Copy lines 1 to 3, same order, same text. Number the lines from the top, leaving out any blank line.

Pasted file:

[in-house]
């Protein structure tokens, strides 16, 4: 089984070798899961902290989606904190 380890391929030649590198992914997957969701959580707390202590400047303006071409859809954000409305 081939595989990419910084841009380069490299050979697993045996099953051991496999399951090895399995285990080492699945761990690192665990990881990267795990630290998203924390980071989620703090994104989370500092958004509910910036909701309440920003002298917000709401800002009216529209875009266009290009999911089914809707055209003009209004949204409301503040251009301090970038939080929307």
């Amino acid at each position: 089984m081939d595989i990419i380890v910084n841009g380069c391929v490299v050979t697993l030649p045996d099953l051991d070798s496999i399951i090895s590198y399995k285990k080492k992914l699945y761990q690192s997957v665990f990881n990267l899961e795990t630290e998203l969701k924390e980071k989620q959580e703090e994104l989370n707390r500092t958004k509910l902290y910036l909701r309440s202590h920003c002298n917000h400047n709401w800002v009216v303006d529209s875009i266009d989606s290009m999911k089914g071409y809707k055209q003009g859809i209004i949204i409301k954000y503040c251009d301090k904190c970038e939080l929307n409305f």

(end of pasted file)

[in-house]
């Protein structure tokens, strides 16, 4: 089984070798899961902290989606904190 380890391929030649590198992914997957969701959580707390202590400047303006071409859809954000409305 081939595989990419910084841009380069490299050979697993045996099953051991496999399951090895399995285990080492699945761990690192665990990881990267795990630290998203924390980071989620703090994104989370500092958004509910910036909701309440920003002298917000709401800002009216529209875009266009290009999911089914809707055209003009209004949204409301503040251009301090970038939080929307």
């Amino acid at each position: 089984m081939d595989i990419i380890v910084n841009g380069c391929v490299v050979t697993l030649p045996d099953l051991d070798s496999i399951i090895s590198y399995k285990k080492k992914l699945y761990q690192s997957v665990f990881n990267l899961e795990t630290e998203l969701k924390e980071k989620q959580e703090e994104l989370n707390r500092t958004k509910l902290y910036l909701r309440s202590h920003c002298n917000h400047n709401w800002v009216v303006d529209s875009i266009d989606s290009m999911k089914g071409y809707k055209q003009g859809i209004i949204i409301k954000y503040c251009d301090k904190c970038e939080l929307n409305f």